Peoria mom recovering from flesh-eating bacteria talks about experience for first time

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(Source: 3TV/CBS 5) (Source: 3TV/CBS 5)

Christin Lipinski is up and walking again, which is pretty amazing considering her three month battle with flesh-eating bacteria.

"I'd heard of flesh-eating bacteria, and when I was told that I had it, I honestly didn't believe it," said Lipinski. "When I woke up, I thought I was in a car accident or something."

Back in January, the Valley mother of three had some flu-like symptoms and pain on her side.

Then suddenly, she needed emergency surgery to repair the damage from the rare disease that had eaten away roughly 30-percent of the soft tissue on her body.

On Thursday, the Peoria school teacher, alongside her husband and doctor, talked about the ordeal for the first time, during a news conference at the Maricopa Medical Center.

"I feel much stronger, but I really do push myself and get up often," said Lipinski. "I don't want to be in that bed. I've had those days where I ask, why me, but I'm getting through it ."

"I can't wait to get her home for the kids, and me, too," said Nathan Lipinski, Christin's husband. "I just want her to be with her babies again."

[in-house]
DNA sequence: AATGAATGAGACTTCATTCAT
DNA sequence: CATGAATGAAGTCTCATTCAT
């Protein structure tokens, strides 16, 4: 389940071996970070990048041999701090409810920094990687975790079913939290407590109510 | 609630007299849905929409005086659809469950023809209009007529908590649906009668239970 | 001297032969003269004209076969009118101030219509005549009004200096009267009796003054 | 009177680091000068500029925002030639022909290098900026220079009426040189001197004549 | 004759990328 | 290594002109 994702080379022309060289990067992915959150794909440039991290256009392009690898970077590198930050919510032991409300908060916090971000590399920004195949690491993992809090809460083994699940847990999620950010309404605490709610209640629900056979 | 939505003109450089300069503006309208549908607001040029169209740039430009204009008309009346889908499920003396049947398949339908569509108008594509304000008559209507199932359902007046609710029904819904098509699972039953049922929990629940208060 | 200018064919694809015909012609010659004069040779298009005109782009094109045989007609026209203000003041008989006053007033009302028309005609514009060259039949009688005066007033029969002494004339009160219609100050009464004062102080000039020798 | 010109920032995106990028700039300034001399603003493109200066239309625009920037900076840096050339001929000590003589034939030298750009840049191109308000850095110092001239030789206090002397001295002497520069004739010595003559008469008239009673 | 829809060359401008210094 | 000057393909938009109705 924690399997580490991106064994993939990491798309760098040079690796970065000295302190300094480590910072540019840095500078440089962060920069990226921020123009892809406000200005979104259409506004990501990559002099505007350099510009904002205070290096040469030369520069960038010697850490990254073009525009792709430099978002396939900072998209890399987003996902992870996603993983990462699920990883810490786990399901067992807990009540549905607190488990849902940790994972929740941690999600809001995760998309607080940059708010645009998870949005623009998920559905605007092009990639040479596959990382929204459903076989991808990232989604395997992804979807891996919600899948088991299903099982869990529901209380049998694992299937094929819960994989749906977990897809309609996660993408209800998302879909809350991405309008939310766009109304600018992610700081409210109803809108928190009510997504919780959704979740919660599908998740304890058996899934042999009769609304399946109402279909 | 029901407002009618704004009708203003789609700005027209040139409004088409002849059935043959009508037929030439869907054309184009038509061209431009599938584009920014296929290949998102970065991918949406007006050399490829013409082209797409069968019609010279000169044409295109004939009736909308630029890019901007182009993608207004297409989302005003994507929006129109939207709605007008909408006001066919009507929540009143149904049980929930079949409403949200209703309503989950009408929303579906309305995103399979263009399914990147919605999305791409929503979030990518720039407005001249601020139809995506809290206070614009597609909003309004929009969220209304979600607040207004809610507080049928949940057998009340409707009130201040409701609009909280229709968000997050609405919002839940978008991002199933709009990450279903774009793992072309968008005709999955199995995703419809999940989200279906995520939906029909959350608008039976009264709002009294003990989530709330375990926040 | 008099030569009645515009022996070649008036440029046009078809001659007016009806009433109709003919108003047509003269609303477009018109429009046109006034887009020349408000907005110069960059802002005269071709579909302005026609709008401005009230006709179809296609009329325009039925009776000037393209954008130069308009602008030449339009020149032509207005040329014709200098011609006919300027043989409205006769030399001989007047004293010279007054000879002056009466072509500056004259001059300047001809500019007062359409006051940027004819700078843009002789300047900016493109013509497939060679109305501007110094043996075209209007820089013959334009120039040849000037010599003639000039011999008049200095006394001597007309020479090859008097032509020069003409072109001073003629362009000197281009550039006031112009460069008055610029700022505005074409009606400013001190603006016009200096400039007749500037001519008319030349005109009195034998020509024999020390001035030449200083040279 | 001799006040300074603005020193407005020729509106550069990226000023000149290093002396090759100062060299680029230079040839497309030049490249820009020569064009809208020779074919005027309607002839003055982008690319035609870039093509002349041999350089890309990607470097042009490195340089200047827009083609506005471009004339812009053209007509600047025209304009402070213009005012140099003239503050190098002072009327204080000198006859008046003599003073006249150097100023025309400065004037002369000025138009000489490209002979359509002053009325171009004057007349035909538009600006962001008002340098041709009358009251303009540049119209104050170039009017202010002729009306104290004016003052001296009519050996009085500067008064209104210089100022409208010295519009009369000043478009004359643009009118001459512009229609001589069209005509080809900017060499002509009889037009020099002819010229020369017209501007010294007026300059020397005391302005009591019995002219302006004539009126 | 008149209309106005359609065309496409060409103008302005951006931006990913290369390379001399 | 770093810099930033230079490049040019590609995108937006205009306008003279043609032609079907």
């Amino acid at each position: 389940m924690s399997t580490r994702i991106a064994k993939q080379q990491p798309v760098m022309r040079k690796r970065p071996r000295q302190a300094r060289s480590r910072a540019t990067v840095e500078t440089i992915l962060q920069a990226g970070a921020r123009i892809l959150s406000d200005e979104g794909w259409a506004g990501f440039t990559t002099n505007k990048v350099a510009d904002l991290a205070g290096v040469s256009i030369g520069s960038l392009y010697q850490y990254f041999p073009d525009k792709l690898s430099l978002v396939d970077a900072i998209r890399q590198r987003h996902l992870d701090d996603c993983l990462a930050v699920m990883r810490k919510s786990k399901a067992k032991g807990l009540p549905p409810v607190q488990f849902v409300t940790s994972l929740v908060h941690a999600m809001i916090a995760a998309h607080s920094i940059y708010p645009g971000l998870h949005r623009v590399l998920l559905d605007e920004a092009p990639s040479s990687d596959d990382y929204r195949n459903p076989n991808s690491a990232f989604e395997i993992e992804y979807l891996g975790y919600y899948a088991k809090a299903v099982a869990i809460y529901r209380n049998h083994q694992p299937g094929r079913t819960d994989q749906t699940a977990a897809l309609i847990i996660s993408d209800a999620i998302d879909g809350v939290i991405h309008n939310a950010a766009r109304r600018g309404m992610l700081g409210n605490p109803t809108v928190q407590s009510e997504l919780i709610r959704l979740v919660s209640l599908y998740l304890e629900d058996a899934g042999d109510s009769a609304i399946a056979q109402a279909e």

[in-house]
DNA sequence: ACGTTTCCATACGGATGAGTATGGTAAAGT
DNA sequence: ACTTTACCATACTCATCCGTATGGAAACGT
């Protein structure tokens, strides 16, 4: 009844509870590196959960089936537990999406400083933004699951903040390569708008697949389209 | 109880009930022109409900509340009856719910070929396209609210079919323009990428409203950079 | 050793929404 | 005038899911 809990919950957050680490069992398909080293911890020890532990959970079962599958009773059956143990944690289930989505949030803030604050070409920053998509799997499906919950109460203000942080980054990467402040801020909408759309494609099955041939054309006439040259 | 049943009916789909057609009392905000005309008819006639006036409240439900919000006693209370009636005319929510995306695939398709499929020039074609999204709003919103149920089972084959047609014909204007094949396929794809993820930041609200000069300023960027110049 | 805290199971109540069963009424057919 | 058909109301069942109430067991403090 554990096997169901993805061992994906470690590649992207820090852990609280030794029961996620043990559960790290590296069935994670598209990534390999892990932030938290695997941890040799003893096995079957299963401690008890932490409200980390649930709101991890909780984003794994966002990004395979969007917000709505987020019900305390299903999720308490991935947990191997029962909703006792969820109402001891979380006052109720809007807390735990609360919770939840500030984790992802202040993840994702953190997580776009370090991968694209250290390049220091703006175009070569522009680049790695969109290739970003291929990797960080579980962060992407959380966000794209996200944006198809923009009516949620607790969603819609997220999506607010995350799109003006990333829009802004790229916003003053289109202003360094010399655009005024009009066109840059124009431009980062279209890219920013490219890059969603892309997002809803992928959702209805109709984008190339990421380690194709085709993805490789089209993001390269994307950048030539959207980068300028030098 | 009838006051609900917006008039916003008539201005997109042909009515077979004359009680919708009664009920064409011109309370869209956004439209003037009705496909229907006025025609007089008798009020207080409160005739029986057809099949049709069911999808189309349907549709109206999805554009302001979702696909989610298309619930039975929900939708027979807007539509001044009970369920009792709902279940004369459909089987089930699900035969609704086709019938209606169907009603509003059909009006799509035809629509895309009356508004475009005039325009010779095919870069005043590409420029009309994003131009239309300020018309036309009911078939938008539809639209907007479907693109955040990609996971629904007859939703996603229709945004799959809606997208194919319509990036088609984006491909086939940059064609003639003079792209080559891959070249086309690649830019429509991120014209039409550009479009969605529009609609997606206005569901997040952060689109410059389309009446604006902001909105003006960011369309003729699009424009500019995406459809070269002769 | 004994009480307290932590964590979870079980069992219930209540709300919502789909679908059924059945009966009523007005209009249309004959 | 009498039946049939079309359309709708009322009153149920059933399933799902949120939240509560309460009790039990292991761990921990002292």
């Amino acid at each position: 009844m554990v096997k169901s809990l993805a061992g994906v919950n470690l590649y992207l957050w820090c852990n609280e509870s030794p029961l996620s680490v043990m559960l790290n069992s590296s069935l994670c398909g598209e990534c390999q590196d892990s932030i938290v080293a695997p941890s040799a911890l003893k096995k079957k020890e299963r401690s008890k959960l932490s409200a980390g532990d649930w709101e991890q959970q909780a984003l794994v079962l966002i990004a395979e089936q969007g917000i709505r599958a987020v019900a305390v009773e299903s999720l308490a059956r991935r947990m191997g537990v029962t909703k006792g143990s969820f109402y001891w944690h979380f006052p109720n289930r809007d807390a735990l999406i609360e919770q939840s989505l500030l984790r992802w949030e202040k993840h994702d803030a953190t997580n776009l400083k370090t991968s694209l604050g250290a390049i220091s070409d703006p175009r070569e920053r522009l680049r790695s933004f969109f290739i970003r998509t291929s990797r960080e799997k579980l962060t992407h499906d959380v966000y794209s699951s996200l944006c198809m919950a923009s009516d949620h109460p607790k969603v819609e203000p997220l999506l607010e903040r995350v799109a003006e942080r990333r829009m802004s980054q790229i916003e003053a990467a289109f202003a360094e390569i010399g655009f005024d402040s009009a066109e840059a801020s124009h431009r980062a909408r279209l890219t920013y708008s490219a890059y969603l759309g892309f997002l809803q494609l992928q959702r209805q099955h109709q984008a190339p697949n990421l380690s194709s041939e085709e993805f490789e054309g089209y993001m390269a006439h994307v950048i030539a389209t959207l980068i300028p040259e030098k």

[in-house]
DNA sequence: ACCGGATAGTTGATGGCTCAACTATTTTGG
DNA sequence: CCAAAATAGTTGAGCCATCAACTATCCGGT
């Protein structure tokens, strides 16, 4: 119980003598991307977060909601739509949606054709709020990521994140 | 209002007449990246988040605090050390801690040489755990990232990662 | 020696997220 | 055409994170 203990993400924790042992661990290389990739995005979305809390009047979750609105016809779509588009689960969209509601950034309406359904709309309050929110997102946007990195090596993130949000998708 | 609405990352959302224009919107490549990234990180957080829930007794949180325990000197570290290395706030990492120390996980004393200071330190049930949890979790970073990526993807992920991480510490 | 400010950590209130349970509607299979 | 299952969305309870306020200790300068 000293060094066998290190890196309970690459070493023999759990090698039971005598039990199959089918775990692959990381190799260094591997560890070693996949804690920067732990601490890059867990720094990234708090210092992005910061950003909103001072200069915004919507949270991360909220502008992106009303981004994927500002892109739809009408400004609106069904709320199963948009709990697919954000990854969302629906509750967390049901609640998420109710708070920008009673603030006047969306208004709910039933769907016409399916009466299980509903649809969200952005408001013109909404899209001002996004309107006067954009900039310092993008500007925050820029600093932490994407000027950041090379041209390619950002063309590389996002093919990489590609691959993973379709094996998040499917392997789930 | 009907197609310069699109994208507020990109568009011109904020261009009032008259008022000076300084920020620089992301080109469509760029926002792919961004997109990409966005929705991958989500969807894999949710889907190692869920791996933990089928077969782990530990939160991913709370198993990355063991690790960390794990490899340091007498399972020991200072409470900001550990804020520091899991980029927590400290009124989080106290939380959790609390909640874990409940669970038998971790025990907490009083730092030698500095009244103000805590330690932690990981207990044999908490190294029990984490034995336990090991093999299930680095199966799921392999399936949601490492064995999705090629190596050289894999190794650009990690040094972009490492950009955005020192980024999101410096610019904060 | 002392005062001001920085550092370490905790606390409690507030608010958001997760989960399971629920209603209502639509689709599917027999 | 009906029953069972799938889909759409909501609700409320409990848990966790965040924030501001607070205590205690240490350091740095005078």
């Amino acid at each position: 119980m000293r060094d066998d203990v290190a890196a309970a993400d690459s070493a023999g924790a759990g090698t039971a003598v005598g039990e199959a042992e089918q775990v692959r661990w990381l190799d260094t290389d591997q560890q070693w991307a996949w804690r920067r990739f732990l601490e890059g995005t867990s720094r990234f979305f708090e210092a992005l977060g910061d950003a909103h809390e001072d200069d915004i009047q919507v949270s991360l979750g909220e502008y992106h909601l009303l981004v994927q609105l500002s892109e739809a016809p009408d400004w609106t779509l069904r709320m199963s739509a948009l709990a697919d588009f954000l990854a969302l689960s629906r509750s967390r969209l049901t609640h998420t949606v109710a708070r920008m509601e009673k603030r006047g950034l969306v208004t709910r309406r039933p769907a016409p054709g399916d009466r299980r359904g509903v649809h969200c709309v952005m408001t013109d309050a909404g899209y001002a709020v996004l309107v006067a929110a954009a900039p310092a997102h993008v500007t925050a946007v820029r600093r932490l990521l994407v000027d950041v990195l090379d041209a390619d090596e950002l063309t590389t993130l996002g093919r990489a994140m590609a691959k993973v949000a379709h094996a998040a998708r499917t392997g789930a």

So far, Lipinski has had 23 surgeries and there may be more.

Dr. Kevin Foster is director of the Arizona Burn Center.

He said that a new technique using skin spray re-cell treatment made a huge difference in her recovery.

Lipinski is hoping to be released from the hospital in the next couple weeks.

According to Foster, the bacterium that causes flesh-eating disease often enters the body through a cut, insect bite or burn on your skin, which is why it is so important to keep a wound clean to prevent bacteria from getting in.

About 1 in 100,000 people in the U.S. get the flesh-eating disease each year.

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Jason Barry
Jason Barry has been reporting in the Valley since 1997.

Click to learn more about Jason.

Jason Barry

Jason Barry has been reporting in the Valley since 1997.

He is a nine-time Rocky Mountain Emmy Award winner who is best known for his weekly Dirty Dining reports, which highlight local restaurants with major health code violations.

Jason was born in Los Angeles and graduated from the University of Miami.

An avid sports fan, Jason follows the Diamondbacks, Cardinals and Suns with his wife, Karen, and son, Joshua.

His favorite stories to cover are the station’s Pay it Forward segments, which reward members of the community with $500 for going ‘above and beyond’ the call of duty to help others.

Jason, started his career at WBTW-TV in Florence, SC before moving to WALA-TV in Mobile, AL, was named the Associated Press Reporter of the Year in 2002.

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